John Smart (futurist)

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John M. Smart (born 10 September 1960) is a futurist and scholar of accelerating change. He is founder and president of the Acceleration Studies Foundation, an organization that does "outreach, education, research, and advocacy with respect to issues of accelerating change".[1] Smart has an MS in futures studies from the University of Houston, an MS equivalency (two years of med school and USMLE-I) in medicine from UCSD School of Medicine, and a BS in business administration from U.C. Berkeley. He also did graduate studies at UCSD under systems theorist James Grier Miller.

Ideas[edit]

Smart is the principal advocate of the concept of “STEM compression,” (formerly "MEST compression") the idea that the most (ostensibly) complex of the universe’s extant systems at any time (galaxies, stars, habitable planets, living systems, and now technological systems) use progressively less space, time, energy and matter (“STEM”) resources, and more dense arrangements of these resources, to create the next level of complexity in their evolutionary development.[2] A similar perspective on the increasing efficiency of resource use, but not discussing increasing resource density, is found in Buckminster Fuller’s writings on ephemeralization.

In the "developmental singularity hypothesis",[3] also called the transcension hypothesis, Smart proposes that STEM compression, as a driver of accelerating change, must lead cosmic intelligence to a future of highly miniaturized, accelerated, and local "transcension" to extra-universal domains, rather than to space-faring expansion within our existing universe. The hypothesis proposes that once civilizations saturate their local region of space with their intelligence, they need to leave our visible, macroscopic universe in order to continue exponential growth of complexity and intelligence, and disappear from this universe, thus explaining the Fermi Paradox.[4] Developments in astrobiology make this a testable hypothesis.[5] A related proposal may be found in the selfish biocosm hypothesis of complexity theorist James N. Gardner.

Smart has been criticized by some in the futures community as reductionist[6] and a techno-optimist.[7] His writings do discuss risks, abuses, and social regulation of technology, but usually as a secondary theme, subject to “inevitable” acceleration. In his defense, he claims universal and human-historical accelerating change (see Carl Sagan's Cosmic Calendar) do not appear to be simply a product of evolution but of some universal developmental process, one apparently protected, in a general statistical sense, by poorly understood immune systems in complex systems. In his public presentations[8] he calls for better characterization and use of existing processes of intelligence, immunity, and interdependence development in biological, cultural, and technological systems. He has critiqued systems scholars such as Jonathan Huebner, who claim that the rate of global innovation appears to be slowing down. His counterthesis is that innovation is increasingly conducted by and within technological systems, and is thereby becoming more abstract and difficult to measure by human social standards.[9]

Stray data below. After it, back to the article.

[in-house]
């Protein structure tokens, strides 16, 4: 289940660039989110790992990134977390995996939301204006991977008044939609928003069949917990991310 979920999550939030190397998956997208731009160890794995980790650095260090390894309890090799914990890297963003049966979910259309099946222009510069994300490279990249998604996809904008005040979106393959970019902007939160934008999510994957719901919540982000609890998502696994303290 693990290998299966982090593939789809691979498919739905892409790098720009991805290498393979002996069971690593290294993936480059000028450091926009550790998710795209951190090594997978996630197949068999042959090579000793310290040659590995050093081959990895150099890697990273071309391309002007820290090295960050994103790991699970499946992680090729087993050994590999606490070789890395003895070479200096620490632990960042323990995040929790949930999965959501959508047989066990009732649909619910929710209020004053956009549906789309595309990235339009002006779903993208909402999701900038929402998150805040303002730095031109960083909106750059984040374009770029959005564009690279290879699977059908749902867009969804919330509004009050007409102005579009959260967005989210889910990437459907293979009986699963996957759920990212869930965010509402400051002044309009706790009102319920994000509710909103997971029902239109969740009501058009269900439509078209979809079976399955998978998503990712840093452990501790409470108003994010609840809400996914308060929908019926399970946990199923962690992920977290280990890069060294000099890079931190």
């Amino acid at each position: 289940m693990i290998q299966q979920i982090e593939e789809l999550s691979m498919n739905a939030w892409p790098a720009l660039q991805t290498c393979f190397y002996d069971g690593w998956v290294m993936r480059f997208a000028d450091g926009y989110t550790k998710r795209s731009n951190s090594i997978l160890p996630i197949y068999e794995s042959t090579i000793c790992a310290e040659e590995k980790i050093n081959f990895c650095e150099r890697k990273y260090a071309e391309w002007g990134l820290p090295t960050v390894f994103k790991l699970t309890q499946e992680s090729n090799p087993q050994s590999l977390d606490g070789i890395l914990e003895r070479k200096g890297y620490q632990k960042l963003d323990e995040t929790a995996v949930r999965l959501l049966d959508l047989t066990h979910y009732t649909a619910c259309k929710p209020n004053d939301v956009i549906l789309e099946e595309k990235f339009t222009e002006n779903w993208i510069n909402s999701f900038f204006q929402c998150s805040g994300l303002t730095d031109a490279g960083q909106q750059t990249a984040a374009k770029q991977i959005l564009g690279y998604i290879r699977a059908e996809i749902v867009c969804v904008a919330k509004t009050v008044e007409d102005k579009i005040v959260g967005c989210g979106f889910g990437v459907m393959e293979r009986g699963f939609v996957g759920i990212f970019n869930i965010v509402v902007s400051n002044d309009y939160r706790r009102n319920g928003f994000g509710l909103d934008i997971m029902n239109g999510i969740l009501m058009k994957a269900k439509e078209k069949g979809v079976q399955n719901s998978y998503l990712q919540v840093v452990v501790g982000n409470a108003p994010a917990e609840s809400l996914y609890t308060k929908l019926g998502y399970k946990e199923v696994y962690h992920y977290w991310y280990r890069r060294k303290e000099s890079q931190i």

An advocate of foresight and “acceleration-awareness” in education, Smart has proposed a developmental categorization of futurist thinking,[10] maintains a list of global futures studies programs,[11] and has authored an open source required undergraduate course in foresight development,[12] modeled after required foresight courses at Tamkang University in Taiwan. He has argued that just as history (hindsight) and current events (insight) are core general education requirements, the methods and knowledge base of futures studies (foresight), deserve inclusion in the modern undergraduate curriculum.

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